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How Long Does a Sprained Ankle Take to Heal?

Sprained ankles are a common injury that happens from sudden twists and rolls of the ankle joint.

If you’ve suffered a sprained ankle, you may be wondering, “How long does a sprained ankle take to heal?”

Thankfully, most sprained ankles heal completely within 2-4 weeks with proper care and treatment however some sprains may even take more than 10 weeks to heal

The severity of the sprain determines how long full recovery takes. 

With appropriate rest, bracing, physical therapy exercises, and a gradual return to activity, sprained ankles can mend efficiently so you can get back on your feet again.

How Long Does a Sprained Ankle Take to Heal?

When you sprain your ankle, the muscles and ligaments that connect the ankle bones are stretched past their limits and small tears develop in the tissue. 

The ankle joint also becomes inflamed as the body rushes white blood cells to the area to begin the healing process. The severity of the sprain determines the degree of ligament damage and subsequent recovery timeline. 

A mild ankle sprain involves a slight stretching or minor, microscopic tears of the ligaments. Moderate sprains have partial ligament tears with more extensive damage. 

In a severe ankle sprain, the ligaments experience complete ruptures. The more stretched and torn the ligaments, the longer it takes the ankle to mend.

Mild to moderate ankle sprain healing time

For a mild to moderate ankle sprain, swelling and pain typically improve within 2 to 4 weeks with proper self-care.

However, residual stiffness, tenderness, and weakness could linger for 1 to 2 months before the ankle fully recovers.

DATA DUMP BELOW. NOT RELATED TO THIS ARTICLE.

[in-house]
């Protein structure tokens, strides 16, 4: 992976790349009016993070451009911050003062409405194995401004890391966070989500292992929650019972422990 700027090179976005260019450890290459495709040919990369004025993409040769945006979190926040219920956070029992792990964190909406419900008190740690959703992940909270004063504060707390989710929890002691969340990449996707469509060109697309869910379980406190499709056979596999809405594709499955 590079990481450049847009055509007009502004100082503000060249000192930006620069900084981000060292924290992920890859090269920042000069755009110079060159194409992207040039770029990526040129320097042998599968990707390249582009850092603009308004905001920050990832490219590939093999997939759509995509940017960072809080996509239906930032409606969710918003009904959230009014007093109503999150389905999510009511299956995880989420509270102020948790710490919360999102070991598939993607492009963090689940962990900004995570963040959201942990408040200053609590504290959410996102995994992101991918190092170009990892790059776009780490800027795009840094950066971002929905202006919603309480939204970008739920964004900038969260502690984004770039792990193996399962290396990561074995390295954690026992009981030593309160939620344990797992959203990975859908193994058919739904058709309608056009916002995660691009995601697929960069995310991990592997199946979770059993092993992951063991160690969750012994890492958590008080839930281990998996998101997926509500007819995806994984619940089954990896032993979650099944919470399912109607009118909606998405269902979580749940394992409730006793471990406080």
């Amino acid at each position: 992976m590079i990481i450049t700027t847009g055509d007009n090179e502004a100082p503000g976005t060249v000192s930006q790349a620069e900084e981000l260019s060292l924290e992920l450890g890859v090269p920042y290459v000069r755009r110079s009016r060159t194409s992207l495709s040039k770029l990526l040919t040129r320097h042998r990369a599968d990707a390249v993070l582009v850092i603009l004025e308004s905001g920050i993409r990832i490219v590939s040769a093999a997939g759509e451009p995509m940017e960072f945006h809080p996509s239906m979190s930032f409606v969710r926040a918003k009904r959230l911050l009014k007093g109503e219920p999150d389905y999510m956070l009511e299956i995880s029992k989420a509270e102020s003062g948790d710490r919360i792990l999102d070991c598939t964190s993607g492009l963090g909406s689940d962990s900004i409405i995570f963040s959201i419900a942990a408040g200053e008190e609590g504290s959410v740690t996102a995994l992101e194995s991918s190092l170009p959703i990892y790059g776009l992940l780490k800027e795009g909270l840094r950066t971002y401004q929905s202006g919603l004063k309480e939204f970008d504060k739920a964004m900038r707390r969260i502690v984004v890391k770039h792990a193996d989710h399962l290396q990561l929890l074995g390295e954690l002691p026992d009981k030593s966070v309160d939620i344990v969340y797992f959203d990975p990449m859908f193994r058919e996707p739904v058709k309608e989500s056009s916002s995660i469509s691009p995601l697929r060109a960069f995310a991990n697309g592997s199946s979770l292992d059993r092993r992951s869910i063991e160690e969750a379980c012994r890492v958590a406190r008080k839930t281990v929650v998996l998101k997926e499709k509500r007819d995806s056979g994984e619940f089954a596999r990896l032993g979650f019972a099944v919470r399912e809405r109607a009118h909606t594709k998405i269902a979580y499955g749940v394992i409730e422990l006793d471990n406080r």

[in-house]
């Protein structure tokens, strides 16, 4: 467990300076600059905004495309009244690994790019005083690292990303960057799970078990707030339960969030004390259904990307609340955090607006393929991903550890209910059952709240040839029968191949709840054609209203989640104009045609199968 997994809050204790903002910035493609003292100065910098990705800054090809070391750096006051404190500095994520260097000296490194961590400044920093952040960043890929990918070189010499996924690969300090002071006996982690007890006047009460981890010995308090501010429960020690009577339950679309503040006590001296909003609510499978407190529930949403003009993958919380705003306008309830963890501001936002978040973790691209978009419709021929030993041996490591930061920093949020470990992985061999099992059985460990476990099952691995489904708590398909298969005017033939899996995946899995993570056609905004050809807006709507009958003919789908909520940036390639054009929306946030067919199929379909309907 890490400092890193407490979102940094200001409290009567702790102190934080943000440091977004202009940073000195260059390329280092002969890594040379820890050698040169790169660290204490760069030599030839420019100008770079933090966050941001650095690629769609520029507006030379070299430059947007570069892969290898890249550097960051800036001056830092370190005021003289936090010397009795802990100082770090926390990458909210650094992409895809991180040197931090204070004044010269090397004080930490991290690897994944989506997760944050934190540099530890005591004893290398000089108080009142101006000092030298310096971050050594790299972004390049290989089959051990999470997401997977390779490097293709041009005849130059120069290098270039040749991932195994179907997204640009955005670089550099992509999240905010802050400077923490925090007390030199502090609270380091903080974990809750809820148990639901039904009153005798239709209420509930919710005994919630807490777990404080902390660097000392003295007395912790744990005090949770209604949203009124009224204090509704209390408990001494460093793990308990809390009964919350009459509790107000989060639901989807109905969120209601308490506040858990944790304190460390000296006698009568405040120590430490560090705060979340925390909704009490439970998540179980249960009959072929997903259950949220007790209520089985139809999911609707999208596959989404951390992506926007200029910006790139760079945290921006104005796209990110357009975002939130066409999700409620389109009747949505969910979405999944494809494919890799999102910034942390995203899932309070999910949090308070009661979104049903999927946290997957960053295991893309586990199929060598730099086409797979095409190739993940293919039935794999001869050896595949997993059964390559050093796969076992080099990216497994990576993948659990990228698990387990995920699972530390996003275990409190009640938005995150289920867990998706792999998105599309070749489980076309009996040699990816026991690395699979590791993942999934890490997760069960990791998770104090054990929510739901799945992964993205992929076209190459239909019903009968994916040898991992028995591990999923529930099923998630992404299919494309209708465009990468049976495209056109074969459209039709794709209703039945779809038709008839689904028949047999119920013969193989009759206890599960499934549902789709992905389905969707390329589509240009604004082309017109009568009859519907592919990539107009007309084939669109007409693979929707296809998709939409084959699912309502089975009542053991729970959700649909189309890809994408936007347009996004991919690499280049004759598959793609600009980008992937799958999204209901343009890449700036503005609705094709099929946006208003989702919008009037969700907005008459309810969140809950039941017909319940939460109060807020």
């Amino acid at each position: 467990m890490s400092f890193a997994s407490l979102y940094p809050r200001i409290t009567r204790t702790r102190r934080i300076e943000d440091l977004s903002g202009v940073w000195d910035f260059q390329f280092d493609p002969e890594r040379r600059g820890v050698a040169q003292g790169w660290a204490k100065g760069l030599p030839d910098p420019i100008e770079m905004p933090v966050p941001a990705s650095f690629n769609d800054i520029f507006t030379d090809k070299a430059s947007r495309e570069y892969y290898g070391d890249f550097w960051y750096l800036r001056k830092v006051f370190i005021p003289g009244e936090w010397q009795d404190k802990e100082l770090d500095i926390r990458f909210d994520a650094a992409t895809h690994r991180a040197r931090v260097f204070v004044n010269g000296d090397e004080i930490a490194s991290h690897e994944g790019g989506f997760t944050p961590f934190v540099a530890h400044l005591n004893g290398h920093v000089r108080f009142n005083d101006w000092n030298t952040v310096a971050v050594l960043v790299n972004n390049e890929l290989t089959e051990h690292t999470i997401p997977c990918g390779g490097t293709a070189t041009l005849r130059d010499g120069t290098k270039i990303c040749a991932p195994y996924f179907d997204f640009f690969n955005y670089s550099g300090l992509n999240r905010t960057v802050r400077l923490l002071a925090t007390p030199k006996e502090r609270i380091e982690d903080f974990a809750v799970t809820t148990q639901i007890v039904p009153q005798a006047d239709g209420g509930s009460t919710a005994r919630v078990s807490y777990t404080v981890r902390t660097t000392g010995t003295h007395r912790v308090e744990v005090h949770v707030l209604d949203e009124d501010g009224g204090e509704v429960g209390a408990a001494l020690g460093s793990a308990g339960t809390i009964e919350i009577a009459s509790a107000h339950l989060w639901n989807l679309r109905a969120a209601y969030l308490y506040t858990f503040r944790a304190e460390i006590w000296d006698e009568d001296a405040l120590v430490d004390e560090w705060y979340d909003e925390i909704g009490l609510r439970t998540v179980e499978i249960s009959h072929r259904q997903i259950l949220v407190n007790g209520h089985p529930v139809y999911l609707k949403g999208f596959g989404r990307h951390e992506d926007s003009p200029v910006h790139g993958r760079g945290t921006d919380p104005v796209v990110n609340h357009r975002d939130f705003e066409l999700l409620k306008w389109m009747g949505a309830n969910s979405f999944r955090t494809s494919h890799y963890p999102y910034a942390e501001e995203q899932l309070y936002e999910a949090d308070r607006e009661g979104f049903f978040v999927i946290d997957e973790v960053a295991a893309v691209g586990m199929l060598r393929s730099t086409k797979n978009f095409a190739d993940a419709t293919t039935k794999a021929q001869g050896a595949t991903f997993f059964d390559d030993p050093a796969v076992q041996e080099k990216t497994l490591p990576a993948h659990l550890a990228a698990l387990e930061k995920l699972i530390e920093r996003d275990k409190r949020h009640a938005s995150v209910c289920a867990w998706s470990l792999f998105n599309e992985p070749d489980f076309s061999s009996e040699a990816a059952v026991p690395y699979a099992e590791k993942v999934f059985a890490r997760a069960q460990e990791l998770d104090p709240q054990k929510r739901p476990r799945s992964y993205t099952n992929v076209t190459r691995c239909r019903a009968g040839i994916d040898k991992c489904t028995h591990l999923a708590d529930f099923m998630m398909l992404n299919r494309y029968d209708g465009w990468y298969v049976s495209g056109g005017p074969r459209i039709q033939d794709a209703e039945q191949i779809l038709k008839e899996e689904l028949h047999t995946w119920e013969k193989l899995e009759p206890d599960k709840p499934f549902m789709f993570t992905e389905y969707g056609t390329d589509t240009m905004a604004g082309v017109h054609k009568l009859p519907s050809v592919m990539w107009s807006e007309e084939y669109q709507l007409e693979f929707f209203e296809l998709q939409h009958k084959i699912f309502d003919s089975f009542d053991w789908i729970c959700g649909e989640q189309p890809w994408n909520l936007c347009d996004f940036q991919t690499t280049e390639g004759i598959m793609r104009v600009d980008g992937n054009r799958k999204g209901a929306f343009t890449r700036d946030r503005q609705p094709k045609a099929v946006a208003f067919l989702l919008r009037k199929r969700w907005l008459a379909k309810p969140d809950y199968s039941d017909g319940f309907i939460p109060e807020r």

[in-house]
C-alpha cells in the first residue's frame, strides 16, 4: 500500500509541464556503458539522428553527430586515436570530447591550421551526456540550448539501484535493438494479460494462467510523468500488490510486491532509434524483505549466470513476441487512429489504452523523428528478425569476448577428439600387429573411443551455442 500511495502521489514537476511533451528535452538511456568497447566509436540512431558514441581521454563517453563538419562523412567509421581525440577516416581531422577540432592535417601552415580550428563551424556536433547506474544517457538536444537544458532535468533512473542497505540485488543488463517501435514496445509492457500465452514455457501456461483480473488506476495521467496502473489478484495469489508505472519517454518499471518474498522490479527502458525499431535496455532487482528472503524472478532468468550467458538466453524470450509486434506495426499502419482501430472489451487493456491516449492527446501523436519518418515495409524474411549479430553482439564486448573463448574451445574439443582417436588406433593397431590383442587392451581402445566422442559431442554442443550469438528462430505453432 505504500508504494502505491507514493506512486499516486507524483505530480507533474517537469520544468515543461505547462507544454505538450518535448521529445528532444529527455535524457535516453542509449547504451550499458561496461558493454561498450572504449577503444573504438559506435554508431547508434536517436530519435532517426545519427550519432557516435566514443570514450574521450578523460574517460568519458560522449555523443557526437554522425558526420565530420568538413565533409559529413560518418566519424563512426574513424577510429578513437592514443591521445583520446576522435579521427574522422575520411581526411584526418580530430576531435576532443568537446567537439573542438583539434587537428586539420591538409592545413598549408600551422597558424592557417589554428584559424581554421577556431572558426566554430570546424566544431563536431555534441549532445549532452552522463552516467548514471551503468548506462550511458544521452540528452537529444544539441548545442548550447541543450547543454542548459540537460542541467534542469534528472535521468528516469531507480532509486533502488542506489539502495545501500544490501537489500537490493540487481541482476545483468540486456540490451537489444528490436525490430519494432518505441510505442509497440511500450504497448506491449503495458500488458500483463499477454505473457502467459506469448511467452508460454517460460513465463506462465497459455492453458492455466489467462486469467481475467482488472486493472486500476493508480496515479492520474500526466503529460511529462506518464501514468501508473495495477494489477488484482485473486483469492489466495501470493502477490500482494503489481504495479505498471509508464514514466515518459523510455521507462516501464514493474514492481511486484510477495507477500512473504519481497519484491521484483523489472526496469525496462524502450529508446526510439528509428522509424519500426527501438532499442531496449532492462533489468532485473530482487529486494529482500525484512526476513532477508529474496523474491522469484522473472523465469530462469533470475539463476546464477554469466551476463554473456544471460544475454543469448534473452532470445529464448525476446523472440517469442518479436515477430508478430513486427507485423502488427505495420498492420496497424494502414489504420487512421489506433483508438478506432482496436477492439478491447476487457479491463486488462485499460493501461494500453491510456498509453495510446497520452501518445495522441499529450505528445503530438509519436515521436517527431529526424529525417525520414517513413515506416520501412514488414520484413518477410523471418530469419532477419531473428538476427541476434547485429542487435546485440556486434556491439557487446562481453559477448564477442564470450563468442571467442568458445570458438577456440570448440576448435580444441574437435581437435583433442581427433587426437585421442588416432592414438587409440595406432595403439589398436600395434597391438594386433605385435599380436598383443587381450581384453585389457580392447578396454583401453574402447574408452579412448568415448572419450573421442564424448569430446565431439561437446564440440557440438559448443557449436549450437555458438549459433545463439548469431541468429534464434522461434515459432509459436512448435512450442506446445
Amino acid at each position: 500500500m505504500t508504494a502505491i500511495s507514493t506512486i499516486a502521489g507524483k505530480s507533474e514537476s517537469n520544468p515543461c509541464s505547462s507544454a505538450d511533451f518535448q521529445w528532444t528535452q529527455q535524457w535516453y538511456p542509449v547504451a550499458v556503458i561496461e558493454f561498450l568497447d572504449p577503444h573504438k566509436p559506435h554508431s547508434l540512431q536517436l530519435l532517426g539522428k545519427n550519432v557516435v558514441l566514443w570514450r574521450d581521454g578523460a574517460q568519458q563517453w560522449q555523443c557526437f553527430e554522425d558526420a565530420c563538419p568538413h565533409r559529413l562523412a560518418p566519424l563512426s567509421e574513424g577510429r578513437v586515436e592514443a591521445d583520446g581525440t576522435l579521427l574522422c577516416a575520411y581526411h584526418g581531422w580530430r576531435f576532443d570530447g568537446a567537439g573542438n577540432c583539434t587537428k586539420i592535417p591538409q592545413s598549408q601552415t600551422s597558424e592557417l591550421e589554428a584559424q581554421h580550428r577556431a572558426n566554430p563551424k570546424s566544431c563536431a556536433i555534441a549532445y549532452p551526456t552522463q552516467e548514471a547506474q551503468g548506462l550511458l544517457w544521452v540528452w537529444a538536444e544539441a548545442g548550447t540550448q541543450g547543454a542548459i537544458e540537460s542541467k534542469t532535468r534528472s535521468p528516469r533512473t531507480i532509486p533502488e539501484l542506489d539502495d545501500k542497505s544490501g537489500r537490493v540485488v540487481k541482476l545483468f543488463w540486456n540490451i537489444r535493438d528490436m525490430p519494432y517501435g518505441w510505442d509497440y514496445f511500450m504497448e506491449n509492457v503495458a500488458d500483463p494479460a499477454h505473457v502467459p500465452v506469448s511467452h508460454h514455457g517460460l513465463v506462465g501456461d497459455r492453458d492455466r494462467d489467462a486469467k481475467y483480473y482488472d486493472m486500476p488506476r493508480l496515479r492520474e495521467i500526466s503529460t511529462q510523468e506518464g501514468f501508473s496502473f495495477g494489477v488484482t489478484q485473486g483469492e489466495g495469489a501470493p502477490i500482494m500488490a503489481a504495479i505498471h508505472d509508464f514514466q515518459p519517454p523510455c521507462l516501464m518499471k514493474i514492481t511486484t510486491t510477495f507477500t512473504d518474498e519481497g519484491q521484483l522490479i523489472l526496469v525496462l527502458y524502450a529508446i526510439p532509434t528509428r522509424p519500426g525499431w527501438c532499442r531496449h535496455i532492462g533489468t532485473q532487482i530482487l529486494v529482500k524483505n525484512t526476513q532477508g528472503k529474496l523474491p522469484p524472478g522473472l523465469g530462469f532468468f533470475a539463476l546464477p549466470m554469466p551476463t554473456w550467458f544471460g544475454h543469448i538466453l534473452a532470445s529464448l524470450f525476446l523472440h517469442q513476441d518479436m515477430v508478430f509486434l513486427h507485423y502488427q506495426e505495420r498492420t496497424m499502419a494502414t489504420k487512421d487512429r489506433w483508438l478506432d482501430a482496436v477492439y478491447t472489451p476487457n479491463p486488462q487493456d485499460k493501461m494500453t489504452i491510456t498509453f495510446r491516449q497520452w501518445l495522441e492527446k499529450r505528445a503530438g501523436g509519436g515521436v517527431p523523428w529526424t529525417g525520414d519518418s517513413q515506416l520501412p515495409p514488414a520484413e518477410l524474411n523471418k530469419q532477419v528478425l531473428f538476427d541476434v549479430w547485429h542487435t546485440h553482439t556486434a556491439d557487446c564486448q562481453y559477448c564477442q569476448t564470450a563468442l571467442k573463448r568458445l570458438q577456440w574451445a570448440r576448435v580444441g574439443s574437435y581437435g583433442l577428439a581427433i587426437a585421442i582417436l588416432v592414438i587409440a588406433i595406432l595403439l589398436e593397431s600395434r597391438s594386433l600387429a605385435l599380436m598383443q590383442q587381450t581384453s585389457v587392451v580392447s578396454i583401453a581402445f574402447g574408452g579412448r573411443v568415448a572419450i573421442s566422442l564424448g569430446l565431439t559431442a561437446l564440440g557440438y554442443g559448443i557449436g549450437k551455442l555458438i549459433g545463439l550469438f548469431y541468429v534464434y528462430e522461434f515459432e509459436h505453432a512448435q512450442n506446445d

During the first week, elevating the ankle, applying ice packs, and taking anti-inflammatory medications help control pain and inflammation. 

The RICE method – rest, ice, compression, and elevation – is recommended. As swelling subsides, gentle range of motion exercises can begin within a few days to prevent stiffness. 

Most people can walk with a normal gait pattern and resume light physical activity within 7 to 10 days, depending on the severity. 

Progressive strengthening and stretching continue over the next few weeks. 

There may be mild discomfort with movement as the ligaments mend. By 6 weeks, the ligaments have healed enough to allow running and more vigorous activities. 


However, the tissues need 3 months or longer to fully regenerate for complete stability and strength.

Severe ankle sprain recovery timeframe 

A severe ankle sprain with a complete ligament tear requires more extensive healing. If the ankle is highly unstable with torn ligaments, surgery may be necessary. 

This would prolong the recovery to 3 months or longer. When treated non-operatively, severe sprains typically take 6 to 8 weeks of rehabilitation.

Immobilizing the ankle initially helps protect the joint as the ligaments scar and repair themselves. A removable plastic boot or cast limits ankle motion for 2 to 3 weeks. 

Physical therapy begins after 2 weeks to improve range of motion, muscle strength, balance, and gait mechanics. Swelling may persist for 4 to 6 weeks. Pain gradually decreases but arthritis may develop after a severe sprain.

Most people can wean out of the boot and resume modified activity after 6 weeks. However, full sports participation should wait 12 weeks or more to allow the new ligament tissue to completely mature.